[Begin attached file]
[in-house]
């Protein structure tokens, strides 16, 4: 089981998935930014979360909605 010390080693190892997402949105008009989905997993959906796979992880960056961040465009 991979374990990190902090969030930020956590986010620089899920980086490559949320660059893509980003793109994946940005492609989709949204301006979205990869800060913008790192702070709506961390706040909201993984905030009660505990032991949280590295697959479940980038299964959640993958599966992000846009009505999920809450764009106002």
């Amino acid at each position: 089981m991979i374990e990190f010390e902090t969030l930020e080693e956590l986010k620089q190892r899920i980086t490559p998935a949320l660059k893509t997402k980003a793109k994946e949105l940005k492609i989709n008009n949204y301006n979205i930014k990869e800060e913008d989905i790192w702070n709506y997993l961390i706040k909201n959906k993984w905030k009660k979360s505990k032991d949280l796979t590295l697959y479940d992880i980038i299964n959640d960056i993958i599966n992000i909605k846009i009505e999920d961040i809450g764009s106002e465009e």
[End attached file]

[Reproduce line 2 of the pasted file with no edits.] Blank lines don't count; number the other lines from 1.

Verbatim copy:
């Protein structure tokens, strides 16, 4: 089981998935930014979360909605 010390080693190892997402949105008009989905997993959906796979992880960056961040465009 991979374990990190902090969030930020956590986010620089899920980086490559949320660059893509980003793109994946940005492609989709949204301006979205990869800060913008790192702070709506961390706040909201993984905030009660505990032991949280590295697959479940980038299964959640993958599966992000846009009505999920809450764009106002």